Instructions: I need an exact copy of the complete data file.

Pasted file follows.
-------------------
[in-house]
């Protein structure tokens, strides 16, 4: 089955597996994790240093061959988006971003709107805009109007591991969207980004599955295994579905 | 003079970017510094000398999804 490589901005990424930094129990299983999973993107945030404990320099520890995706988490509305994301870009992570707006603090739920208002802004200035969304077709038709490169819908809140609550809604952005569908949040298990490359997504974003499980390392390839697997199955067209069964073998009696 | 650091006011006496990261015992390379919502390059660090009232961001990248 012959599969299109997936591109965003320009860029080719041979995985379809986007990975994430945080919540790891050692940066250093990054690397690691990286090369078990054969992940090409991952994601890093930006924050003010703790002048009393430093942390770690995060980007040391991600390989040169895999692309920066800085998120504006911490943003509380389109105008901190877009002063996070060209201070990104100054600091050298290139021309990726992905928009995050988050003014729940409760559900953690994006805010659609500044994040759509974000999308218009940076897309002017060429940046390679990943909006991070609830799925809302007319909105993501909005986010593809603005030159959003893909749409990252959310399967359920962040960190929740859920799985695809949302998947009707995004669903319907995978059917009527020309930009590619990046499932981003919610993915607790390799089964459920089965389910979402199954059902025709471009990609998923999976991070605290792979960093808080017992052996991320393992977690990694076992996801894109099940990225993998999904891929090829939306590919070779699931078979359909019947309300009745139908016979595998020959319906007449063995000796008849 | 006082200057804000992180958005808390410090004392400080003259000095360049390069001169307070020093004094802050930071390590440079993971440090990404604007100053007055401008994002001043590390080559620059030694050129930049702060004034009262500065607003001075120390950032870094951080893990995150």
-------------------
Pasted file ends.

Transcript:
[in-house]
């Protein structure tokens, strides 16, 4: 089955597996994790240093061959988006971003709107805009109007591991969207980004599955295994579905 | 003079970017510094000398999804 490589901005990424930094129990299983999973993107945030404990320099520890995706988490509305994301870009992570707006603090739920208002802004200035969304077709038709490169819908809140609550809604952005569908949040298990490359997504974003499980390392390839697997199955067209069964073998009696 | 650091006011006496990261015992390379919502390059660090009232961001990248 012959599969299109997936591109965003320009860029080719041979995985379809986007990975994430945080919540790891050692940066250093990054690397690691990286090369078990054969992940090409991952994601890093930006924050003010703790002048009393430093942390770690995060980007040391991600390989040169895999692309920066800085998120504006911490943003509380389109105008901190877009002063996070060209201070990104100054600091050298290139021309990726992905928009995050988050003014729940409760559900953690994006805010659609500044994040759509974000999308218009940076897309002017060429940046390679990943909006991070609830799925809302007319909105993501909005986010593809603005030159959003893909749409990252959310399967359920962040960190929740859920799985695809949302998947009707995004669903319907995978059917009527020309930009590619990046499932981003919610993915607790390799089964459920089965389910979402199954059902025709471009990609998923999976991070605290792979960093808080017992052996991320393992977690990694076992996801894109099940990225993998999904891929090829939306590919070779699931078979359909019947309300009745139908016979595998020959319906007449063995000796008849 | 006082200057804000992180958005808390410090004392400080003259000095360049390069001169307070020093004094802050930071390590440079993971440090990404604007100053007055401008994002001043590390080559620059030694050129930049702060004034009262500065607003001075120390950032870094951080893990995150």